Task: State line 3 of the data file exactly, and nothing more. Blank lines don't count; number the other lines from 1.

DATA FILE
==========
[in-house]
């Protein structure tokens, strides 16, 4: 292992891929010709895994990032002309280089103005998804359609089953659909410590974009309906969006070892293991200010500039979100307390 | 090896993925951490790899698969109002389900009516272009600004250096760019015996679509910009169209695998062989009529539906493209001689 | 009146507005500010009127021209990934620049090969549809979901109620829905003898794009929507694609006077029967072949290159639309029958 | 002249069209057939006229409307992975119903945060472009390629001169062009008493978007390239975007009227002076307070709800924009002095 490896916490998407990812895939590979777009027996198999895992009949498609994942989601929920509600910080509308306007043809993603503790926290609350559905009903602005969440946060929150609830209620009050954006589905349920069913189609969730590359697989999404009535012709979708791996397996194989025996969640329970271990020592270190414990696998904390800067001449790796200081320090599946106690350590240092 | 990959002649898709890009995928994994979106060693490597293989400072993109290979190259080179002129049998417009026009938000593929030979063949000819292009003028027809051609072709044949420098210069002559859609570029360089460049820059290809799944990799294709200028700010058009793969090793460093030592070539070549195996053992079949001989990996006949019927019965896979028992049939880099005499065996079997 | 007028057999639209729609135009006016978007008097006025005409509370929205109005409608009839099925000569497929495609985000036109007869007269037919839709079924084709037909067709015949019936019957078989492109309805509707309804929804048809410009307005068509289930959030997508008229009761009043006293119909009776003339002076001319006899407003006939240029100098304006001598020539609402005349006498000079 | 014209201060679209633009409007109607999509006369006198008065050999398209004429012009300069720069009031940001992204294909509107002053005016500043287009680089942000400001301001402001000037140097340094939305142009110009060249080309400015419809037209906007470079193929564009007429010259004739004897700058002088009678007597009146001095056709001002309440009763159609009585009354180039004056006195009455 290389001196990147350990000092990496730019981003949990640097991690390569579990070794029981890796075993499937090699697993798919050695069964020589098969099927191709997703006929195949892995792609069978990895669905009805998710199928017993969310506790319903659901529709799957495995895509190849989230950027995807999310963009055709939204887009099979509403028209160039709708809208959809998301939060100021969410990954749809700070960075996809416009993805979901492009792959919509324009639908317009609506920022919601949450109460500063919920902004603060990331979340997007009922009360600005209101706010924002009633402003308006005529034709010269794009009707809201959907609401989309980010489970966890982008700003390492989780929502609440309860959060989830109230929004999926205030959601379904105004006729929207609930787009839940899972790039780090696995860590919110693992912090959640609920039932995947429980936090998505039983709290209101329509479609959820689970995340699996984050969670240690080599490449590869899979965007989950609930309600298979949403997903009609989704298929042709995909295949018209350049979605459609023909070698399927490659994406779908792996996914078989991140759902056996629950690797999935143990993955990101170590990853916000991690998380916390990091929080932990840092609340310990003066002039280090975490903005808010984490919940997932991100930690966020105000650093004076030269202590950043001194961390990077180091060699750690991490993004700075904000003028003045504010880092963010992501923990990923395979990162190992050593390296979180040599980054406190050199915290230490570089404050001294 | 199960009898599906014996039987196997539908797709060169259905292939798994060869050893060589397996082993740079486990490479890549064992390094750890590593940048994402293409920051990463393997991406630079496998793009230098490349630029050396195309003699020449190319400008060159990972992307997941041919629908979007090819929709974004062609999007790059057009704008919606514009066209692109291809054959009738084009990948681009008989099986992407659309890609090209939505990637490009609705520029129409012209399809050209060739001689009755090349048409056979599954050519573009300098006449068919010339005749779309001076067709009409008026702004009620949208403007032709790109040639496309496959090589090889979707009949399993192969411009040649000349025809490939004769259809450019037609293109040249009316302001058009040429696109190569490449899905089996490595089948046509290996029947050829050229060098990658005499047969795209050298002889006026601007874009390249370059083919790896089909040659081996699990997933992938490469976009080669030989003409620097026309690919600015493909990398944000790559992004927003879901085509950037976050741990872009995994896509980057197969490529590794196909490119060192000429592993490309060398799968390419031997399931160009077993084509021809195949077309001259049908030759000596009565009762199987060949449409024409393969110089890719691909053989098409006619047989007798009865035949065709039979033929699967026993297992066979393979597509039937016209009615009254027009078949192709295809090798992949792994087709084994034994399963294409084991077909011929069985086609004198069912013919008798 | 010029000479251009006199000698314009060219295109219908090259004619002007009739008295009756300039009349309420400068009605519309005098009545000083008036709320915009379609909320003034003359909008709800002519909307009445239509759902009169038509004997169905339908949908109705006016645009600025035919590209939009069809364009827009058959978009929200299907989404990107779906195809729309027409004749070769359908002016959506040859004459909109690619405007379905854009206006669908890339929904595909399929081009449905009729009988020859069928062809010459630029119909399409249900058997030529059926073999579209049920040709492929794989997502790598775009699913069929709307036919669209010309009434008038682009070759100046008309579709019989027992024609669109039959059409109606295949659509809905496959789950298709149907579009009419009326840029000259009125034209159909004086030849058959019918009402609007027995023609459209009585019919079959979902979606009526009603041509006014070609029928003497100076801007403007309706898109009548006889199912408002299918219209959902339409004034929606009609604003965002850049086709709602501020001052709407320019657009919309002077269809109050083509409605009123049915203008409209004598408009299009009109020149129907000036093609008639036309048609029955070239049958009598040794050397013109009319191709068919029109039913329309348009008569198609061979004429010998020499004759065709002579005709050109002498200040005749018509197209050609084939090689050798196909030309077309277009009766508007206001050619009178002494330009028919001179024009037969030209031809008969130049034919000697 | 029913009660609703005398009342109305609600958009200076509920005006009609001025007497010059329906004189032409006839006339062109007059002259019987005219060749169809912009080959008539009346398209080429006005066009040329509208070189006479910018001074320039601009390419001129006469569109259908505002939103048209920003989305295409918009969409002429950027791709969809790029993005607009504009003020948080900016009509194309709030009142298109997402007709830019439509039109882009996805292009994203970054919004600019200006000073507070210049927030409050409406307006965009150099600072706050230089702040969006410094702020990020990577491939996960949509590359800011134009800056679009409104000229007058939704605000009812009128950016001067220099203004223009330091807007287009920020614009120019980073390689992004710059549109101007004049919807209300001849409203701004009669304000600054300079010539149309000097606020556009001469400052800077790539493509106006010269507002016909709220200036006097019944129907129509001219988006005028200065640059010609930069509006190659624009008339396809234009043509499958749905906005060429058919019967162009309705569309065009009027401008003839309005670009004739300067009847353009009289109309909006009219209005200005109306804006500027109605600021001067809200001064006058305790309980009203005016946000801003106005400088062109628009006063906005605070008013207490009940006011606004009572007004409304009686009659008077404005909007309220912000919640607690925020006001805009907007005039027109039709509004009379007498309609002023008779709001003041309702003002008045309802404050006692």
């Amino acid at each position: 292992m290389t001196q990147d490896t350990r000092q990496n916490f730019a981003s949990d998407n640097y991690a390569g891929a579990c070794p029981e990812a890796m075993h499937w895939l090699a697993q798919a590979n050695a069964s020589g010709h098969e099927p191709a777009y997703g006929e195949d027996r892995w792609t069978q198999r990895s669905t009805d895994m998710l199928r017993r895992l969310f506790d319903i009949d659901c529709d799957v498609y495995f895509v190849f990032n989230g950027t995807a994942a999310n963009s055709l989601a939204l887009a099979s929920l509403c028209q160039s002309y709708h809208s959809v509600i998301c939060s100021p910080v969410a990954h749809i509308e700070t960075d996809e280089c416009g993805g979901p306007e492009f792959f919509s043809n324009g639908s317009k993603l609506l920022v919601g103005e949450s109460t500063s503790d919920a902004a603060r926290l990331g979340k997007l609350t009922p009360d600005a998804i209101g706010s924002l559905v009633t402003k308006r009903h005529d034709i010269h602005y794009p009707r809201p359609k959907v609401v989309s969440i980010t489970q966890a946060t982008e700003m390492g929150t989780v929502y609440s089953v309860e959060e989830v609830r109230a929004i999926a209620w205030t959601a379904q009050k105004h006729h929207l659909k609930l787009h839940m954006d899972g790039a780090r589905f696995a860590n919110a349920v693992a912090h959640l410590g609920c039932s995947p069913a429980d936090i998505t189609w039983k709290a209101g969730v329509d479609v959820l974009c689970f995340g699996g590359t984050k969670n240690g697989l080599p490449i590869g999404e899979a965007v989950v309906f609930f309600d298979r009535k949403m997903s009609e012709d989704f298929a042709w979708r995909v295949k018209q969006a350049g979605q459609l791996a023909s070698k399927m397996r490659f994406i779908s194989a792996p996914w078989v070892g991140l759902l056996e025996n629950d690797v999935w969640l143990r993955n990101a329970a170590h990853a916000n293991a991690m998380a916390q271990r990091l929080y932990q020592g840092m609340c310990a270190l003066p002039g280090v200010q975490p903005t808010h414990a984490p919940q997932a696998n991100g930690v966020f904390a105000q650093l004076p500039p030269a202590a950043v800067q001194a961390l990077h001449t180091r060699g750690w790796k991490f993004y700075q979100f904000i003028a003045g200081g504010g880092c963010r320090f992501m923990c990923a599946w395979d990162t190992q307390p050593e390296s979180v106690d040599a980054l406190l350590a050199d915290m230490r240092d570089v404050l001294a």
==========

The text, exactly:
């Amino acid at each position: 292992m290389t001196q990147d490896t350990r000092q990496n916490f730019a981003s949990d998407n640097y991690a390569g891929a579990c070794p029981e990812a890796m075993h499937w895939l090699a697993q798919a590979n050695a069964s020589g010709h098969e099927p191709a777009y997703g006929e195949d027996r892995w792609t069978q198999r990895s669905t009805d895994m998710l199928r017993r895992l969310f506790d319903i009949d659901c529709d799957v498609y495995f895509v190849f990032n989230g950027t995807a994942a999310n963009s055709l989601a939204l887009a099979s929920l509403c028209q160039s002309y709708h809208s959809v509600i998301c939060s100021p910080v969410a990954h749809i509308e700070t960075d996809e280089c416009g993805g979901p306007e492009f792959f919509s043809n324009g639908s317009k993603l609506l920022v919601g103005e949450s109460t500063s503790d919920a902004a603060r926290l990331g979340k997007l609350t009922p009360d600005a998804i209101g706010s924002l559905v009633t402003k308006r009903h005529d034709i010269h602005y794009p009707r809201p359609k959907v609401v989309s969440i980010t489970q966890a946060t982008e700003m390492g929150t989780v929502y609440s089953v309860e959060e989830v609830r109230a929004i999926a209620w205030t959601a379904q009050k105004h006729h929207l659909k609930l787009h839940m954006d899972g790039a780090r589905f696995a860590n919110a349920v693992a912090h959640l410590g609920c039932s995947p069913a429980d936090i998505t189609w039983k709290a209101g969730v329509d479609v959820l974009c689970f995340g699996g590359t984050k969670n240690g697989l080599p490449i590869g999404e899979a965007v989950v309906f609930f309600d298979r009535k949403m997903s009609e012709d989704f298929a042709w979708r995909v295949k018209q969006a350049g979605q459609l791996a023909s070698k399927m397996r490659f994406i779908s194989a792996p996914w078989v070892g991140l759902l056996e025996n629950d690797v999935w969640l143990r993955n990101a329970a170590h990853a916000n293991a991690m998380a916390q271990r990091l929080y932990q020592g840092m609340c310990a270190l003066p002039g280090v200010q975490p903005t808010h414990a984490p919940q997932a696998n991100g930690v966020f904390a105000q650093l004076p500039p030269a202590a950043v800067q001194a961390l990077h001449t180091r060699g750690w790796k991490f993004y700075q979100f904000i003028a003045g200081g504010g880092c963010r320090f992501m923990c990923a599946w395979d990162t190992q307390p050593e390296s979180v106690d040599a980054l406190l350590a050199d915290m230490r240092d570089v404050l001294a």